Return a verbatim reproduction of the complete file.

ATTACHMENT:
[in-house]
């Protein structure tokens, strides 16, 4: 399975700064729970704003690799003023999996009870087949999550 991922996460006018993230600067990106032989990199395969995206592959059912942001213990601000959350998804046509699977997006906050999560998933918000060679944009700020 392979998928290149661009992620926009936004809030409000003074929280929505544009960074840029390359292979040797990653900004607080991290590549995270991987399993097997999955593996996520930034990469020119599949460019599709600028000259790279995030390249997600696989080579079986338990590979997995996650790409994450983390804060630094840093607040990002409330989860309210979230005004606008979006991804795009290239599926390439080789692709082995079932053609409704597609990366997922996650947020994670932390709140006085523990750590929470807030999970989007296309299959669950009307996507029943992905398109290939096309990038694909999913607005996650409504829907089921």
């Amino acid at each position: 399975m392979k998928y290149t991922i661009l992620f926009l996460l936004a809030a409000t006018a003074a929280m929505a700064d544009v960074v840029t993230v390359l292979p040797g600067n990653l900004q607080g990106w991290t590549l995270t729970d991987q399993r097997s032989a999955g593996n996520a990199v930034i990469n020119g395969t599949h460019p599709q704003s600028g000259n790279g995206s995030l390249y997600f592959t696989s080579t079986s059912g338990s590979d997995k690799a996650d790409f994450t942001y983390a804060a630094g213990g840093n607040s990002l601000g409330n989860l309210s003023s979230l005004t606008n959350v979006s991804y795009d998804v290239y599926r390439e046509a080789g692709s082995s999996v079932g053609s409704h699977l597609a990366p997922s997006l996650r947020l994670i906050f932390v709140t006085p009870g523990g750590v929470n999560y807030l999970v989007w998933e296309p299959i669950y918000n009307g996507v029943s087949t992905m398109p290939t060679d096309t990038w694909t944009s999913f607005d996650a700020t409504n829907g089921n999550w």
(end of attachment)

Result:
[in-house]
């Protein structure tokens, strides 16, 4: 399975700064729970704003690799003023999996009870087949999550 991922996460006018993230600067990106032989990199395969995206592959059912942001213990601000959350998804046509699977997006906050999560998933918000060679944009700020 392979998928290149661009992620926009936004809030409000003074929280929505544009960074840029390359292979040797990653900004607080991290590549995270991987399993097997999955593996996520930034990469020119599949460019599709600028000259790279995030390249997600696989080579079986338990590979997995996650790409994450983390804060630094840093607040990002409330989860309210979230005004606008979006991804795009290239599926390439080789692709082995079932053609409704597609990366997922996650947020994670932390709140006085523990750590929470807030999970989007296309299959669950009307996507029943992905398109290939096309990038694909999913607005996650409504829907089921």
């Amino acid at each position: 399975m392979k998928y290149t991922i661009l992620f926009l996460l936004a809030a409000t006018a003074a929280m929505a700064d544009v960074v840029t993230v390359l292979p040797g600067n990653l900004q607080g990106w991290t590549l995270t729970d991987q399993r097997s032989a999955g593996n996520a990199v930034i990469n020119g395969t599949h460019p599709q704003s600028g000259n790279g995206s995030l390249y997600f592959t696989s080579t079986s059912g338990s590979d997995k690799a996650d790409f994450t942001y983390a804060a630094g213990g840093n607040s990002l601000g409330n989860l309210s003023s979230l005004t606008n959350v979006s991804y795009d998804v290239y599926r390439e046509a080789g692709s082995s999996v079932g053609s409704h699977l597609a990366p997922s997006l996650r947020l994670i906050f932390v709140t006085p009870g523990g750590v929470n999560y807030l999970v989007w998933e296309p299959i669950y918000n009307g996507v029943s087949t992905m398109p290939t060679d096309t990038w694909t944009s999913f607005d996650a700020t409504n829907g089921n999550w």